By: Jonathan Levin  | 

Yeshiva University Bans E-Bikes and E-Mobility Devices, Citing Fire Risk

E-Bicycles, e-scooters and other e-mobility devices — excluding cars — powered by lithium-ion batteries were banned from Yeshiva University’s graduate and undergraduate campuses at the start of the fall 2023 semester. 

The ban, developed by the university’s security, risk, legal and human resources departments, in conjunction with the Office of Student Life, was made due to the threat of fire from lithium-ion batteries in personal transportation devices, which have led to 14 deaths in New York City this year. The policy, similar to that of other universities in the city, went into effect Aug. 20.

The policy, which applies to all faculty, students, staff and visitors, allows for case-to-case exemptions for research or accessibility purposes, to be cleared through YU’s security department. 

Violators of the policy could face disciplinary action, including removal from university housing, and e-bikes or e-mobility devices found by university staff may be disposed of by university staff without reimbursement or notice, according to an announcement from YU’s security department.

As of last month, there have been over 100 lithium-ion battery fires from e-bikes and e-mobility devices in New York City this year, leading to 14 deaths, including four caused by an e-bike fire between St. Nicholas and Amsterdam Ave on W. 190 St., a few minutes walk from Yeshiva University’s Wilf Campus, last May.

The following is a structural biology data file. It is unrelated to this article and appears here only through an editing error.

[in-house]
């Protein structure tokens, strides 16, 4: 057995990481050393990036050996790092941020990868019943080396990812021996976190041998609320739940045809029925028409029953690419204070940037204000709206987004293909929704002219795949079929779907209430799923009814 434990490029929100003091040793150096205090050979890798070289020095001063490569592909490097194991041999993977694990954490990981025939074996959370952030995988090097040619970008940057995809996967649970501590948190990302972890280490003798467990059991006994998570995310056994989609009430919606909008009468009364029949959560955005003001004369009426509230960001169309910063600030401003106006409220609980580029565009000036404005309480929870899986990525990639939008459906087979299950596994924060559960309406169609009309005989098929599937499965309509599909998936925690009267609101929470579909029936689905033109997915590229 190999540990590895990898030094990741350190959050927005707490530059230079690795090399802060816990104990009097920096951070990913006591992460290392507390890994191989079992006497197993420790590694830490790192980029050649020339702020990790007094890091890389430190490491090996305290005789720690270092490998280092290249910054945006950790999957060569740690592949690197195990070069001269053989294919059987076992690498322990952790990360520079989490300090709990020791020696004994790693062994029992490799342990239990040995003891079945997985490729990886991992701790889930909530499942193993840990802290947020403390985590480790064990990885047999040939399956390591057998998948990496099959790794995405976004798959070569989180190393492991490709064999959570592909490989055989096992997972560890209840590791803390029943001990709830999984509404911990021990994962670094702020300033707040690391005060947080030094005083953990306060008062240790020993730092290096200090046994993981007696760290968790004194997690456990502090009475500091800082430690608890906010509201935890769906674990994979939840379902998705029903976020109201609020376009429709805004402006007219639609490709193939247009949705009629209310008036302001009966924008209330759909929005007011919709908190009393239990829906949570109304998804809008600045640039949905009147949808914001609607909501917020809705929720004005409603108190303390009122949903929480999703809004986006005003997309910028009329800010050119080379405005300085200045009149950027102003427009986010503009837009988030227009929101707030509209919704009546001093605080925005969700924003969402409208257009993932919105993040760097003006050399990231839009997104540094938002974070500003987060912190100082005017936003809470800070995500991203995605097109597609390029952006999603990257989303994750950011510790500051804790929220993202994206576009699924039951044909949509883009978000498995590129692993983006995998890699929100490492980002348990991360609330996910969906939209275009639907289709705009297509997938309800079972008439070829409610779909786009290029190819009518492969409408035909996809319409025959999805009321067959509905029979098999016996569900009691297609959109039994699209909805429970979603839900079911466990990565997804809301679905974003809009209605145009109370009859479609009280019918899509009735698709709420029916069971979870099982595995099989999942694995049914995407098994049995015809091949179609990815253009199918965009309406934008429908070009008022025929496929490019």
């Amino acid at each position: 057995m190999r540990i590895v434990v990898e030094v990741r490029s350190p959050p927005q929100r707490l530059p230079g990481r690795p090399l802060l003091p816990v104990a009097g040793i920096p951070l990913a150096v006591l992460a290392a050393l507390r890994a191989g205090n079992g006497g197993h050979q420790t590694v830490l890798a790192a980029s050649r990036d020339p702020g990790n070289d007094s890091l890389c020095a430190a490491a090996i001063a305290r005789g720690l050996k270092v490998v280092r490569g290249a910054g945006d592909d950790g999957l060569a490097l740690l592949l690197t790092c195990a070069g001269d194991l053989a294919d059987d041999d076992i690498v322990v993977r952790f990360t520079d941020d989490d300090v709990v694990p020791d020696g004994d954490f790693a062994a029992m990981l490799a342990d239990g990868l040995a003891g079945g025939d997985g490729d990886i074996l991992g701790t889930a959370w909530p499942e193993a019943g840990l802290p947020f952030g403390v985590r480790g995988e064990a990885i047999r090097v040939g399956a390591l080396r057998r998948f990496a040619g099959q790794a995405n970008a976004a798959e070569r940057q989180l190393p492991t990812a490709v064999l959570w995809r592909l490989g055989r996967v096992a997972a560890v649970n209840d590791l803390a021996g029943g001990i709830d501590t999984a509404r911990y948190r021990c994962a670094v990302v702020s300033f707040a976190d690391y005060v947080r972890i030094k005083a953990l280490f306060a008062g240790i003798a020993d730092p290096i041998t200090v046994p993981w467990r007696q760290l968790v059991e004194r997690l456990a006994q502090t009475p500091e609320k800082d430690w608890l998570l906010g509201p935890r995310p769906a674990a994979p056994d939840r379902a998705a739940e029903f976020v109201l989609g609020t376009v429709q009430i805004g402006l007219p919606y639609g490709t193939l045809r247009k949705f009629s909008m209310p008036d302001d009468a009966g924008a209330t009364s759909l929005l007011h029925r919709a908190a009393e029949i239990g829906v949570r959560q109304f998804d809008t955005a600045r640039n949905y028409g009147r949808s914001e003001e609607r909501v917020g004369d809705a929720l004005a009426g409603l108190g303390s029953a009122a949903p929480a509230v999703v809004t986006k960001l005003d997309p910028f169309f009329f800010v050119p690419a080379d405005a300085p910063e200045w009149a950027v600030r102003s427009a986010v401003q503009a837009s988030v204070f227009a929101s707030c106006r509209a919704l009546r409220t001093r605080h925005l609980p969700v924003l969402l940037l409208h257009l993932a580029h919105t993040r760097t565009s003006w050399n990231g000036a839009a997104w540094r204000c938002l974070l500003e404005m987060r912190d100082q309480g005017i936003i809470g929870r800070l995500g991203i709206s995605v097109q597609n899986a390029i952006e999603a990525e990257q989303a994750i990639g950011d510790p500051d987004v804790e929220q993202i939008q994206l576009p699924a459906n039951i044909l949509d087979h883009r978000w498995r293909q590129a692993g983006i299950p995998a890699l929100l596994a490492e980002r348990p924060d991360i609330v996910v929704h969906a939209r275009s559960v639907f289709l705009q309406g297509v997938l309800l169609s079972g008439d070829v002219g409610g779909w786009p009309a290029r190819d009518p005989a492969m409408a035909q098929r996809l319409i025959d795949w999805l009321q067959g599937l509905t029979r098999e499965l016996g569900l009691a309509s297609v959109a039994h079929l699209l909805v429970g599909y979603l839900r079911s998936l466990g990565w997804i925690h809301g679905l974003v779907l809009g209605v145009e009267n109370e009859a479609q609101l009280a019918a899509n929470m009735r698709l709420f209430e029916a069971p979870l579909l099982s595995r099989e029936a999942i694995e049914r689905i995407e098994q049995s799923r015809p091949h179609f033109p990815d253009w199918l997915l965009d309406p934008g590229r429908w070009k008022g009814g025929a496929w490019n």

Deaths from the first eight months of 2023 outpaced total deaths from 2022, when six people died and 147 were injured in a total of 220 lithium-ion battery-caused fires.

Many of the fires have been caused by batteries or chargers that fail to meet safety standards, and can lead to explosions as the battery fails. The fires, which burn at high temperatures and release toxic gasses, cannot be extinguished with water or fire extinguishers and often take hours to quell, as energy stored within the battery causes the fire to be self-sustaining.

The difficulty in extinguishing lithium-ion battery fires and the threat of toxic gasses were all cited by the university as reasons for the ban.

Other universities in New York, including New York University and Columbia University, have enacted similar policies.

The use of e-bikes and e-mobility devices rose during the pandemic due to increased demand for food delivery services and demand for alternatives to public transportation. In the absence of regulations governing the safety of lithium-ion batteries sold in the city, many devices sold did not meet battery safety standards. 

Legislation signed by Mayor Adams in March regulating such sales will go into effect Saturday.

YU’s security department, which announced the new policy, did not respond to multiple requests for comment.


Photo Caption: New York City Fire Department (FDNY) photo of the aftermath of a June fire that killed 4 in Chinatown. The fire was caused by a lithium-ion battery in an e-bike repair shop, according to the FDNY.

Photo Credit: New York City Fire Department